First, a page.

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The City of Cleveland


Ever since its river caught on fire in the late '60s, the city of Cleveland had become the punch line to seemingly every joke. In addition to a steady economic decline, their sports teams hadn’t won a championship in years, and they were always near or at the top of the list of the nation’s most miserable cities.


Originally, we were asked to build a brand around “Cleveland Rocks.” After talking with numerous stakeholders and potential guests, it was clear that while “Cleveland Rocks” was well known, it had lost relevance. It would take more than a tagline to overcome the challenges that the city faced.

The new brand focuses on Cleveland’s attitude, not its assets. The initial social campaign was designed to make Clevelanders a part of the brand. The introductory print, television, digital and Twitter campaigns celebrate how Cleveland has never been a place for people who follow the herd. A new logo identity and photography and video assets were created to match the new brand and attitude.

Cleveland Brand Bible

Clev Brand Bible
Clev Brand Style

TV Spots

Print Ads

Cleveland Print 1
Cleveland Print 2


Cleveland Website



Not only was Cleveland selected as host of the 2016 Republican National Convention (RNC) and as LeBron James’ new home, but the momentum created in local and national media (USA TODAY cited Cleveland's new attitude as one of the five reasons why it won the RNC) has helped perpetuate and pay off the new branding. This was an important first step in changing how outsiders, as well as Clevelanders, see the city.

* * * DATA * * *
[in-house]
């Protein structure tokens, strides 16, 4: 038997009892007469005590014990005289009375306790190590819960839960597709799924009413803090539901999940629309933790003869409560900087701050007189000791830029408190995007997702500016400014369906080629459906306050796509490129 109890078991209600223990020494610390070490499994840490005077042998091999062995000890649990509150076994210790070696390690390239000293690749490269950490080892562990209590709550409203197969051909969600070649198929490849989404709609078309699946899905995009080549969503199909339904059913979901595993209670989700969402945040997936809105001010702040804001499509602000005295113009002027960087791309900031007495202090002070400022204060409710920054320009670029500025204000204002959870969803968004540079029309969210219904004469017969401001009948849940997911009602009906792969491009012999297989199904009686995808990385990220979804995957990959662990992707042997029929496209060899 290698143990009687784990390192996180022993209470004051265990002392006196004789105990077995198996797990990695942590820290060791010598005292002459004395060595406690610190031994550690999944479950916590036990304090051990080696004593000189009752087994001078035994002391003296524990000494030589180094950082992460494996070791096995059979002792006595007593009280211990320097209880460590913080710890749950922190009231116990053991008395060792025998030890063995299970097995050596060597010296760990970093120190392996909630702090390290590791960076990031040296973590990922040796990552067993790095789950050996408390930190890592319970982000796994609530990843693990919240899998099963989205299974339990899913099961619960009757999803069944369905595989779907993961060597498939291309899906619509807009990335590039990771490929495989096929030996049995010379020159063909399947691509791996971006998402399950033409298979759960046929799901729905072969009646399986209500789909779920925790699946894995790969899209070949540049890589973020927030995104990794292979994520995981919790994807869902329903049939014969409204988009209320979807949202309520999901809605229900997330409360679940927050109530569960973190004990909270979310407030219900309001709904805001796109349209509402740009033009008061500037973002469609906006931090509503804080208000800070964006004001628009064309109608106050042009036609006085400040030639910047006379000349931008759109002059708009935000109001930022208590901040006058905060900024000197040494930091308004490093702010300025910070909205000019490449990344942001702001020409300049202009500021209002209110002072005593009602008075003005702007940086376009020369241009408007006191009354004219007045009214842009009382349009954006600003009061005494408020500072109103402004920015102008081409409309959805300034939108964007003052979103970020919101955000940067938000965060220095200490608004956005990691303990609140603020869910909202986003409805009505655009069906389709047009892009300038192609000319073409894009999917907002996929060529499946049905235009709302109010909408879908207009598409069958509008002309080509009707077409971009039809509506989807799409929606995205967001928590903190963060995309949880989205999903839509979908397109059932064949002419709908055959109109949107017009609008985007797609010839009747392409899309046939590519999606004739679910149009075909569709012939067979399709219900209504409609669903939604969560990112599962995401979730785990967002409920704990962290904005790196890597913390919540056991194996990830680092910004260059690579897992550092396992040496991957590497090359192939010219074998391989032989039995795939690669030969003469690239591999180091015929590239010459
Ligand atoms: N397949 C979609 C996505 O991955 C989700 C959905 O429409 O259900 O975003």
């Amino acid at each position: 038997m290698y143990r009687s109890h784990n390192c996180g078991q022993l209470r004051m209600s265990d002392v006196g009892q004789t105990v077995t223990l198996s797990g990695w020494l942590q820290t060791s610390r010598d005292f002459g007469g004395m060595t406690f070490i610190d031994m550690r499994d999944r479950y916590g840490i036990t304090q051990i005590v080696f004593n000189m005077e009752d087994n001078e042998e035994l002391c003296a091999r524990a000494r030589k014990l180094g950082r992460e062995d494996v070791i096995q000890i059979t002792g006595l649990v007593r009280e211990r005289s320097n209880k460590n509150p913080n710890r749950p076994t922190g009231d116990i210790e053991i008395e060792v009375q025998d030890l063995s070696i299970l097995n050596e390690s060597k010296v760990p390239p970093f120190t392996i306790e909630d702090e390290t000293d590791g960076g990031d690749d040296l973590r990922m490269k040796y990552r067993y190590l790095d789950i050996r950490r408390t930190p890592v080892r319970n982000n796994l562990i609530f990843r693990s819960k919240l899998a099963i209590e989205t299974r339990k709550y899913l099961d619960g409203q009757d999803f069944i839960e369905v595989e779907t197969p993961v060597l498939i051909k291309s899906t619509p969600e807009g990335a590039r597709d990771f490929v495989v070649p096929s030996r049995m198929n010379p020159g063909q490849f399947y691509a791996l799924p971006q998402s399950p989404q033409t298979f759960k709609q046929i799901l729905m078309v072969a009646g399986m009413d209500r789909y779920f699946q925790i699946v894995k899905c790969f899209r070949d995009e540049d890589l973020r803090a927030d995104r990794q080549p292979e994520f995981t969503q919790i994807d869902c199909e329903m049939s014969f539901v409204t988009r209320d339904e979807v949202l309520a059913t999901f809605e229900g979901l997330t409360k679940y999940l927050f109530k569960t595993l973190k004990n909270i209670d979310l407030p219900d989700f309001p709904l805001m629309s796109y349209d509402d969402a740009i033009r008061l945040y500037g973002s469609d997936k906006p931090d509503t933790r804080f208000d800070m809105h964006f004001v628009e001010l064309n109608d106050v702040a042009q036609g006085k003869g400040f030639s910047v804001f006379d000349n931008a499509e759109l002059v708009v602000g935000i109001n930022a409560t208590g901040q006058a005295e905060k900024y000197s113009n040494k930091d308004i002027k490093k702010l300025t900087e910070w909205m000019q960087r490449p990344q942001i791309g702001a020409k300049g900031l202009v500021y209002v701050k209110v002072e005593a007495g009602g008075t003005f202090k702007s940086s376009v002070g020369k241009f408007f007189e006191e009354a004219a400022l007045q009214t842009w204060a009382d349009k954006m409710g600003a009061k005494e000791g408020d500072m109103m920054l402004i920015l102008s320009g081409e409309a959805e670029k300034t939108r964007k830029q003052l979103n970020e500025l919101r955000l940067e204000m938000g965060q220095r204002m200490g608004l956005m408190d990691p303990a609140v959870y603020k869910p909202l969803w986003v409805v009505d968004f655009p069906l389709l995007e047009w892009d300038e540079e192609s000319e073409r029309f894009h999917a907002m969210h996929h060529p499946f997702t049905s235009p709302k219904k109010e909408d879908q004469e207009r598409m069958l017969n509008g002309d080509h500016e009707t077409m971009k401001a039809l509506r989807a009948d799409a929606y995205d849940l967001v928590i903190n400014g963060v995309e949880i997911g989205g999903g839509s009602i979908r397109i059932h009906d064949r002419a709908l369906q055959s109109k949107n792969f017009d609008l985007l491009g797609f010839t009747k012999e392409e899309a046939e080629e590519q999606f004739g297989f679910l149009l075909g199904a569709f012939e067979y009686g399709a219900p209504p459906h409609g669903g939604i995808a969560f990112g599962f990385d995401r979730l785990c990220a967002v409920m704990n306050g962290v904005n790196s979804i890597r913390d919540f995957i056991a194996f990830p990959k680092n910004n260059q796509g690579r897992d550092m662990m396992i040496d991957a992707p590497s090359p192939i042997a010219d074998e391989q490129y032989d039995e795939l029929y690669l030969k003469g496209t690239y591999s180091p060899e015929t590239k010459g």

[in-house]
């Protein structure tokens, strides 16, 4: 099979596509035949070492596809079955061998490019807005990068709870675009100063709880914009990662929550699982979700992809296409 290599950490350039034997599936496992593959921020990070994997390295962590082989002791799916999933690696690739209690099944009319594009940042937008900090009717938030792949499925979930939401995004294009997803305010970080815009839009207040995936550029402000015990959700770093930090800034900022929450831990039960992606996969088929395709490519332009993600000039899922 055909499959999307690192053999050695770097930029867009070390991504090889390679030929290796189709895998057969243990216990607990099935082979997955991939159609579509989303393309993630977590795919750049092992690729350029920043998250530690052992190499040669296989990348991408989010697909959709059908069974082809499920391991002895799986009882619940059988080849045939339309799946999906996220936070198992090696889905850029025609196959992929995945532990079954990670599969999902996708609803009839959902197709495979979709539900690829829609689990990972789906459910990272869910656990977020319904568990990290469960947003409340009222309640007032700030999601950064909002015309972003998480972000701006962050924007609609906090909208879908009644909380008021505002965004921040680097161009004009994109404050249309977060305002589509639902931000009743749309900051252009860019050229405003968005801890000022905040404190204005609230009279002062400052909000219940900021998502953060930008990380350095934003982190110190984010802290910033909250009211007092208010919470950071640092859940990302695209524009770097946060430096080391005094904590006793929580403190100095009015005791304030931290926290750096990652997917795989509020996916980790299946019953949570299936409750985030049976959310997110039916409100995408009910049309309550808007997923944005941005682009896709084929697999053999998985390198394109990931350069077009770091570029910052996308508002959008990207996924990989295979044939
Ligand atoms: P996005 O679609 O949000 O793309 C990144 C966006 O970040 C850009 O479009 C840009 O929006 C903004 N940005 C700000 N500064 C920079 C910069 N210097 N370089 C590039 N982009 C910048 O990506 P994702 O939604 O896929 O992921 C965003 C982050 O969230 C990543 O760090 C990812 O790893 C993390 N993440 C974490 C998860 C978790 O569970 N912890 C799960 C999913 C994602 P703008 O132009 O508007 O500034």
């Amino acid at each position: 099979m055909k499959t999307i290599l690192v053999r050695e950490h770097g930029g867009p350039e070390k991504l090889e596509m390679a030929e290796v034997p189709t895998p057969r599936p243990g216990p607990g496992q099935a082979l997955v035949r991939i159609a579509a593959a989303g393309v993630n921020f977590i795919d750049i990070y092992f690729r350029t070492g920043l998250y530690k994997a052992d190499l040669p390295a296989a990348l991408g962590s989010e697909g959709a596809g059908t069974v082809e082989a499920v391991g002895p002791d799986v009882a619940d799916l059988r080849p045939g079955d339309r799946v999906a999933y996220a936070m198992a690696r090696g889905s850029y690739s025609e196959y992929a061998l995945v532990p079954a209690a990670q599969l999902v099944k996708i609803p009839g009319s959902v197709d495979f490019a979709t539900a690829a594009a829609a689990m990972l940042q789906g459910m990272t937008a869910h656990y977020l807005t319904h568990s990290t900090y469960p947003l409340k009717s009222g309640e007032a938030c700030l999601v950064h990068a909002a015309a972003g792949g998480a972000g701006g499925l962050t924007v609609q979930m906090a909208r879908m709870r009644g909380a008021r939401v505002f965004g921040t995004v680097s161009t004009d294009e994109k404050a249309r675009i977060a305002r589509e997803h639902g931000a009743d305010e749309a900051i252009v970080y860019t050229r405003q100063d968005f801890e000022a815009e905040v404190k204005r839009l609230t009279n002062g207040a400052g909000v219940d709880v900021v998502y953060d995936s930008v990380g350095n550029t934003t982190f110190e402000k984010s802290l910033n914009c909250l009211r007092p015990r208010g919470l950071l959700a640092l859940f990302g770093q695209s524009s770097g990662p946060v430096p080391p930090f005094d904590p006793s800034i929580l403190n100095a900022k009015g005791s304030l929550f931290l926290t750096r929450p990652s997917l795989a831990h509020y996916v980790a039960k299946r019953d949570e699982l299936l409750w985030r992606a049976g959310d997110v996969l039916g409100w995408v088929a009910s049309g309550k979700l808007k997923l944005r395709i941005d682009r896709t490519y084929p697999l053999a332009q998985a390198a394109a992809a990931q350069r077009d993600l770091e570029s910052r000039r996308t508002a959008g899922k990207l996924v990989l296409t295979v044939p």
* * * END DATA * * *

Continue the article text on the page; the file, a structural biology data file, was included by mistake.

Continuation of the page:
In addition, the city of Cleveland's rebranding and advertising campaign took home the Hospitality Sales & Marketing Association International's "Best in Show" award at the Adrian Awards in February 2015. Since the brand launch, the city has earned a number of accolades from publications such as The New York Times, Travel + Leisure, and Fodor's Travel as a destination of choice in 2015. 

Overall, interest in visiting Cleveland in the next two years rose, going from 18% in 2015 to 21% in 2016, a statistically significant increase. This is up from only 9% as recently as 2013. For Millennials, the increase is even more dramatic. In 2013, the percentage of Millennials expressing a desire to visit Cleveland sat at just 14%. This year, that number is all the way up to 37%.

Additionally, tourism officials in Cleveland released 2015 visitor performance measures. The destination welcomed 17.6 million travelers, up 3.7% from 2014. Analysts note that Cleveland's increase surpassed the increases for both the state of Ohio as well as domestic travel in the same time frame.

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